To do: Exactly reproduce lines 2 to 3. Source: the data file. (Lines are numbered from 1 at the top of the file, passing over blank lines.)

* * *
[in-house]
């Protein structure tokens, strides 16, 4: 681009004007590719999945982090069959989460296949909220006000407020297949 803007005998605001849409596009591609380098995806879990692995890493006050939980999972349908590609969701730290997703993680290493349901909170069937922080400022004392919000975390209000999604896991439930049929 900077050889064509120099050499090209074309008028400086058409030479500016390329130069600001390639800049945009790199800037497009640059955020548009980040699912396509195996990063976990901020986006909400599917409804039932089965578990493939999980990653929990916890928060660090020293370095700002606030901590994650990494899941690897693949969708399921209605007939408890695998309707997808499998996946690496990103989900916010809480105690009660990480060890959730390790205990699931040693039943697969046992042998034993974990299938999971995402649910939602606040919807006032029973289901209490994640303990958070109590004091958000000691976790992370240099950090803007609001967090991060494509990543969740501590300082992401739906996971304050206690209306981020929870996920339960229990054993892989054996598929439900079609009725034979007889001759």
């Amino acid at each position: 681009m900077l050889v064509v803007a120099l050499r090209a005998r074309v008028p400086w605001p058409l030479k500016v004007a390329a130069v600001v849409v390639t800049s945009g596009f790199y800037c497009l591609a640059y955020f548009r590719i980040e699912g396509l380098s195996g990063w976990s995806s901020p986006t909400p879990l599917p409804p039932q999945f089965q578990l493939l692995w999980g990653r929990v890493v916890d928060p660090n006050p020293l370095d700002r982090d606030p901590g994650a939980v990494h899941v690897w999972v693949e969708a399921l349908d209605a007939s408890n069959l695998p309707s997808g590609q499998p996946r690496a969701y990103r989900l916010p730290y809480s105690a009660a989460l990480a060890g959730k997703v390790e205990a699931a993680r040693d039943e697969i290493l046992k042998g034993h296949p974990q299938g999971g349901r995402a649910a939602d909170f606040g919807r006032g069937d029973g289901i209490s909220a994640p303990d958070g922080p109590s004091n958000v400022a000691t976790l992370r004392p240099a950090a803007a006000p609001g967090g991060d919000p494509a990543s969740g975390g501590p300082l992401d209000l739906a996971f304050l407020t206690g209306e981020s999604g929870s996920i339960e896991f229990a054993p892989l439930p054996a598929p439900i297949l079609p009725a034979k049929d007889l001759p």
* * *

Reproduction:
């Protein structure tokens, strides 16, 4: 681009004007590719999945982090069959989460296949909220006000407020297949 803007005998605001849409596009591609380098995806879990692995890493006050939980999972349908590609969701730290997703993680290493349901909170069937922080400022004392919000975390209000999604896991439930049929 900077050889064509120099050499090209074309008028400086058409030479500016390329130069600001390639800049945009790199800037497009640059955020548009980040699912396509195996990063976990901020986006909400599917409804039932089965578990493939999980990653929990916890928060660090020293370095700002606030901590994650990494899941690897693949969708399921209605007939408890695998309707997808499998996946690496990103989900916010809480105690009660990480060890959730390790205990699931040693039943697969046992042998034993974990299938999971995402649910939602606040919807006032029973289901209490994640303990958070109590004091958000000691976790992370240099950090803007609001967090991060494509990543969740501590300082992401739906996971304050206690209306981020929870996920339960229990054993892989054996598929439900079609009725034979007889001759």
């Amino acid at each position: 681009m900077l050889v064509v803007a120099l050499r090209a005998r074309v008028p400086w605001p058409l030479k500016v004007a390329a130069v600001v849409v390639t800049s945009g596009f790199y800037c497009l591609a640059y955020f548009r590719i980040e699912g396509l380098s195996g990063w976990s995806s901020p986006t909400p879990l599917p409804p039932q999945f089965q578990l493939l692995w999980g990653r929990v890493v916890d928060p660090n006050p020293l370095d700002r982090d606030p901590g994650a939980v990494h899941v690897w999972v693949e969708a399921l349908d209605a007939s408890n069959l695998p309707s997808g590609q499998p996946r690496a969701y990103r989900l916010p730290y809480s105690a009660a989460l990480a060890g959730k997703v390790e205990a699931a993680r040693d039943e697969i290493l046992k042998g034993h296949p974990q299938g999971g349901r995402a649910a939602d909170f606040g919807r006032g069937d029973g289901i209490s909220a994640p303990d958070g922080p109590s004091n958000v400022a000691t976790l992370r004392p240099a950090a803007a006000p609001g967090g991060d919000p494509a990543s969740g975390g501590p300082l992401d209000l739906a996971f304050l407020t206690g209306e981020s999604g929870s996920i339960e896991f229990a054993p892989l439930p054996a598929p439900i297949l079609p009725a034979k049929d007889l001759p």